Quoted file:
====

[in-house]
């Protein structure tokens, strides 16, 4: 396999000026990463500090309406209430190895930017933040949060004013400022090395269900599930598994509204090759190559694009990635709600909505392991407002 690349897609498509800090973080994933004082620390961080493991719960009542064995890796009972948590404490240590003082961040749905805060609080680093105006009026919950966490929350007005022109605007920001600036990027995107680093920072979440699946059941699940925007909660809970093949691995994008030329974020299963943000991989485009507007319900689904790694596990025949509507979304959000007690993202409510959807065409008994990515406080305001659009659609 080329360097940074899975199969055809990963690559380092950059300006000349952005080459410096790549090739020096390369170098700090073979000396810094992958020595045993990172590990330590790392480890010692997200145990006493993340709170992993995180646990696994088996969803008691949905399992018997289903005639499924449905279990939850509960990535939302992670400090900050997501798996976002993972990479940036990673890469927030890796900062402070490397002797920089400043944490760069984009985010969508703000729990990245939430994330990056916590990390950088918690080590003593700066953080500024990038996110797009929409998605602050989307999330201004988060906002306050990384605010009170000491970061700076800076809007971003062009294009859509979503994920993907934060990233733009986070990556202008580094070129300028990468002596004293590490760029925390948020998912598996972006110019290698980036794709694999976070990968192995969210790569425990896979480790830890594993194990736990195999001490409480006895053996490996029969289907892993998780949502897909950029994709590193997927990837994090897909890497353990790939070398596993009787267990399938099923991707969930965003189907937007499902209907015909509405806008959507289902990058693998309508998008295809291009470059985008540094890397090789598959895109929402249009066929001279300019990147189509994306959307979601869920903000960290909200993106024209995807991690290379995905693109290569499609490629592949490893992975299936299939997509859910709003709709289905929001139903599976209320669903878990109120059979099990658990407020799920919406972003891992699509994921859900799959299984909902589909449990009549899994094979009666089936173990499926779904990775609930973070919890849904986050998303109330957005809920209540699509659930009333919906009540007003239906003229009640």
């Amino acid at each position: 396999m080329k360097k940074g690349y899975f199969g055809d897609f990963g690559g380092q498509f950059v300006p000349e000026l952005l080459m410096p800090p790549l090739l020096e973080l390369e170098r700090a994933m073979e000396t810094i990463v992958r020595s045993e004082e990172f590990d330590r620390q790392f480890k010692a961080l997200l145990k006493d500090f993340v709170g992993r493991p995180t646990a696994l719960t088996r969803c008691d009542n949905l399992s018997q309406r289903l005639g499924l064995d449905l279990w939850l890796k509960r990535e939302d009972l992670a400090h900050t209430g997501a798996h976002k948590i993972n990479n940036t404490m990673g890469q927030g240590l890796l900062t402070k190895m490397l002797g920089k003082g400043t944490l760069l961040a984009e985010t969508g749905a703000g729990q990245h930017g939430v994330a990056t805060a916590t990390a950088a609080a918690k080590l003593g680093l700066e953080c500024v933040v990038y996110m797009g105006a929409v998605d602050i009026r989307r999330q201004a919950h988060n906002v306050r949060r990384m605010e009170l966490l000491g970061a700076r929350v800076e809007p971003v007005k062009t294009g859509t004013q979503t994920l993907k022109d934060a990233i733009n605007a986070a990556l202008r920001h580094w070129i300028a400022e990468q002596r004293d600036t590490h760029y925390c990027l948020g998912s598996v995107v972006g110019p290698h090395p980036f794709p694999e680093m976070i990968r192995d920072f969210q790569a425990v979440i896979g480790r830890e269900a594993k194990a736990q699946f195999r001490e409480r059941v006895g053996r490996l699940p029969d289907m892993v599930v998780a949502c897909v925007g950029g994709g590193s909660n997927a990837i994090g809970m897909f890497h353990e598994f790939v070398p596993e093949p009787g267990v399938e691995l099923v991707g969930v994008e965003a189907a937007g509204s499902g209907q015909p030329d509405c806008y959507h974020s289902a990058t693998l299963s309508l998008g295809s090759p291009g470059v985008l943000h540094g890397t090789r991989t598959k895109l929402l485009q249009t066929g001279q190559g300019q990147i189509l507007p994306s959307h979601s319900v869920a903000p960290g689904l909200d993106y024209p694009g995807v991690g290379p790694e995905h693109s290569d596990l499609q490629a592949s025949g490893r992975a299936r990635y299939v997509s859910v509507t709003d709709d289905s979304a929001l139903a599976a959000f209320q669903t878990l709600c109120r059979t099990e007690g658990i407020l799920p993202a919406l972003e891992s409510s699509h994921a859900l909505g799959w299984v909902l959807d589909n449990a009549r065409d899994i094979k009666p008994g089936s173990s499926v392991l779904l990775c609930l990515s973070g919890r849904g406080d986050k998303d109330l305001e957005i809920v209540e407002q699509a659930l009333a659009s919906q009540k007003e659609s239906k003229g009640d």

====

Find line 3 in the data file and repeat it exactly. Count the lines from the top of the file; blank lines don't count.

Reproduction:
């Amino acid at each position: 396999m080329k360097k940074g690349y899975f199969g055809d897609f990963g690559g380092q498509f950059v300006p000349e000026l952005l080459m410096p800090p790549l090739l020096e973080l390369e170098r700090a994933m073979e000396t810094i990463v992958r020595s045993e004082e990172f590990d330590r620390q790392f480890k010692a961080l997200l145990k006493d500090f993340v709170g992993r493991p995180t646990a696994l719960t088996r969803c008691d009542n949905l399992s018997q309406r289903l005639g499924l064995d449905l279990w939850l890796k509960r990535e939302d009972l992670a400090h900050t209430g997501a798996h976002k948590i993972n990479n940036t404490m990673g890469q927030g240590l890796l900062t402070k190895m490397l002797g920089k003082g400043t944490l760069l961040a984009e985010t969508g749905a703000g729990q990245h930017g939430v994330a990056t805060a916590t990390a950088a609080a918690k080590l003593g680093l700066e953080c500024v933040v990038y996110m797009g105006a929409v998605d602050i009026r989307r999330q201004a919950h988060n906002v306050r949060r990384m605010e009170l966490l000491g970061a700076r929350v800076e809007p971003v007005k062009t294009g859509t004013q979503t994920l993907k022109d934060a990233i733009n605007a986070a990556l202008r920001h580094w070129i300028a400022e990468q002596r004293d600036t590490h760029y925390c990027l948020g998912s598996v995107v972006g110019p290698h090395p980036f794709p694999e680093m976070i990968r192995d920072f969210q790569a425990v979440i896979g480790r830890e269900a594993k194990a736990q699946f195999r001490e409480r059941v006895g053996r490996l699940p029969d289907m892993v599930v998780a949502c897909v925007g950029g994709g590193s909660n997927a990837i994090g809970m897909f890497h353990e598994f790939v070398p596993e093949p009787g267990v399938e691995l099923v991707g969930v994008e965003a189907a937007g509204s499902g209907q015909p030329d509405c806008y959507h974020s289902a990058t693998l299963s309508l998008g295809s090759p291009g470059v985008l943000h540094g890397t090789r991989t598959k895109l929402l485009q249009t066929g001279q190559g300019q990147i189509l507007p994306s959307h979601s319900v869920a903000p960290g689904l909200d993106y024209p694009g995807v991690g290379p790694e995905h693109s290569d596990l499609q490629a592949s025949g490893r992975a299936r990635y299939v997509s859910v509507t709003d709709d289905s979304a929001l139903a599976a959000f209320q669903t878990l709600c109120r059979t099990e007690g658990i407020l799920p993202a919406l972003e891992s409510s699509h994921a859900l909505g799959w299984v909902l959807d589909n449990a009549r065409d899994i094979k009666p008994g089936s173990s499926v392991l779904l990775c609930l990515s973070g919890r849904g406080d986050k998303d109330l305001e957005i809920v209540e407002q699509a659930l009333a659009s919906q009540k007003e659609s239906k003229g009640d």